The Femine Early Warning Systems Network (FewsNet) says access to food and incomes for low-income urban populations is likely to improve following a decline in Covid-19 cases in the country.
In its September 2020 Situation Report, the USaid-funded activity, said a decrease in the number of new reported Covid-19 cases in August and September led to the easing of some restrictions and the phased reopening of businesses and institutions.
Reads the report in part: “As a result, impacts of Covid-19 on income-earning, particularly in urban areas, are expected to ease in the October to December 2020 period as the national economy begins to recover.
“This will likely improve access to food and income for low-income urban populations who are facing a crisis due to Covid-19- related disruptions in employment and business opportunities, with improvement to outcomes expected by December 2020.”
Last month, FewsNet figures showed that the majority of the households surveyed in August relied primarily on salary (35 percent), small businesses (17 percent), own businesses (10 percent), and skilled trades (eight percent).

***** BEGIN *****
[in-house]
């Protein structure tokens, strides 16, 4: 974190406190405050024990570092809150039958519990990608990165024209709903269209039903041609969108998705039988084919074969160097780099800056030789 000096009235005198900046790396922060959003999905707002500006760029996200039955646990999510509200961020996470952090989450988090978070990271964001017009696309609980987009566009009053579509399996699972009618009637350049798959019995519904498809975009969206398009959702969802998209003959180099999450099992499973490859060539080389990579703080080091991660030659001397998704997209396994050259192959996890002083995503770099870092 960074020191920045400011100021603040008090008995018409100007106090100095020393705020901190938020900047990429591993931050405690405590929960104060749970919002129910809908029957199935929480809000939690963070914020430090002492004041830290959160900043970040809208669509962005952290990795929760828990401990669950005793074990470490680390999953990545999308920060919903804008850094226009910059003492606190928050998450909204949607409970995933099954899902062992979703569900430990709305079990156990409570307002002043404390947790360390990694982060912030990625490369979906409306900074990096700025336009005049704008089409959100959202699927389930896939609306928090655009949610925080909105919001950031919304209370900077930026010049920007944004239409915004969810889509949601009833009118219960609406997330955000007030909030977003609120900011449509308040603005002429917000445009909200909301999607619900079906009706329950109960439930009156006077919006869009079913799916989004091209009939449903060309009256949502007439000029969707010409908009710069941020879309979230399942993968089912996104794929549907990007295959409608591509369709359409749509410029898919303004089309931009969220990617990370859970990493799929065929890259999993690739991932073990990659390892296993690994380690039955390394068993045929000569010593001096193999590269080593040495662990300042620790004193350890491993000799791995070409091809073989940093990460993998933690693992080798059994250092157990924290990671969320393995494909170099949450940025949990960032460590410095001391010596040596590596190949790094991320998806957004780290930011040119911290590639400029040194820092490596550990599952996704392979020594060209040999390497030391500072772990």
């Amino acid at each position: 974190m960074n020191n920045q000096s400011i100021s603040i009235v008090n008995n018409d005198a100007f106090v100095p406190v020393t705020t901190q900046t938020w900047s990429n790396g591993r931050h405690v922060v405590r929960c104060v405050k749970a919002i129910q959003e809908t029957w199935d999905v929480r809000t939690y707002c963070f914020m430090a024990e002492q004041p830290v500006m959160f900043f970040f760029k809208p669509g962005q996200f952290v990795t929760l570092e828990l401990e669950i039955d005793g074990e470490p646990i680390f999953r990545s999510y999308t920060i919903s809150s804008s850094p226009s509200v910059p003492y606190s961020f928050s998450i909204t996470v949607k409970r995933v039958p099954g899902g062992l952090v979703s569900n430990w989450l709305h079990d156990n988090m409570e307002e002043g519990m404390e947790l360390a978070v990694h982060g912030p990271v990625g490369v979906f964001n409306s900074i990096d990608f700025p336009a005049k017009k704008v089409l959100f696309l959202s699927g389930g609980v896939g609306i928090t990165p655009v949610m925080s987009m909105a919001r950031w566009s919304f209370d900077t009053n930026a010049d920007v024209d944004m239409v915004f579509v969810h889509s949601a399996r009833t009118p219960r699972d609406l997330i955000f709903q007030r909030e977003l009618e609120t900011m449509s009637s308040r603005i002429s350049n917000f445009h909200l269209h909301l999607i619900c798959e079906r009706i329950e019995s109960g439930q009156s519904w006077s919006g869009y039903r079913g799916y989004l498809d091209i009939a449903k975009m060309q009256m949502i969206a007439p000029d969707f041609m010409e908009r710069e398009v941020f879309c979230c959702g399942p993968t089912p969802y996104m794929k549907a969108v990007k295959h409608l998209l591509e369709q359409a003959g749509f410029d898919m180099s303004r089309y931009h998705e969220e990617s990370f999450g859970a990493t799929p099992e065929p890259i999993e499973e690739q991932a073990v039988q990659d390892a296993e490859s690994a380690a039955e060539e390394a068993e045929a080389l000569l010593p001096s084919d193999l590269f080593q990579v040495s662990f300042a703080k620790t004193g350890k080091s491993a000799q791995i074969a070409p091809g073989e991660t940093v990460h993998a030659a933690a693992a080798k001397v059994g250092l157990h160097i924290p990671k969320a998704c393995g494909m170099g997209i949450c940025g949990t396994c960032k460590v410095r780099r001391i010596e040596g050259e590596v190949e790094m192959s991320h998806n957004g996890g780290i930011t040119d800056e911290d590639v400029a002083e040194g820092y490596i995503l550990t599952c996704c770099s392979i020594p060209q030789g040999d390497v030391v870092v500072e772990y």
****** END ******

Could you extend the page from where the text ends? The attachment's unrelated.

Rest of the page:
Of the 44 percent of households who reported relying on a second source of income, most relied additionally on small businesses (14 percent), petty trade (19 percent), salary (eight percent) and own businesses (eight percent).
However, households in lower wealth quintiles and more dependent on small business and petty trade were disproportionately impacted by reductions in income-earning, with 73 percent of those dependent on these activities (as a first or second source of income) reporting reduced income during the review period.
Consumer rights activist John Kapito, who is also executive director of Consumers Association of Malawi, observed in an interview that while there have been some improvements following the reduced cases, recovery will demand a lot of energy and investments.
“This is not an overnight recovery because we might have scaled down the pandemic, but in our borders, there are still some restriction,” he said. As a result of the Covid-19 pandemic, a joint June 2020 assessment of the impact of Covid-19 on employment in Malawi by Employers Consultative Association of Malawi and the International Labour Organisation also showed that a typical worker in the informal sector will see their earnings going down to below K22 396 ($30.37).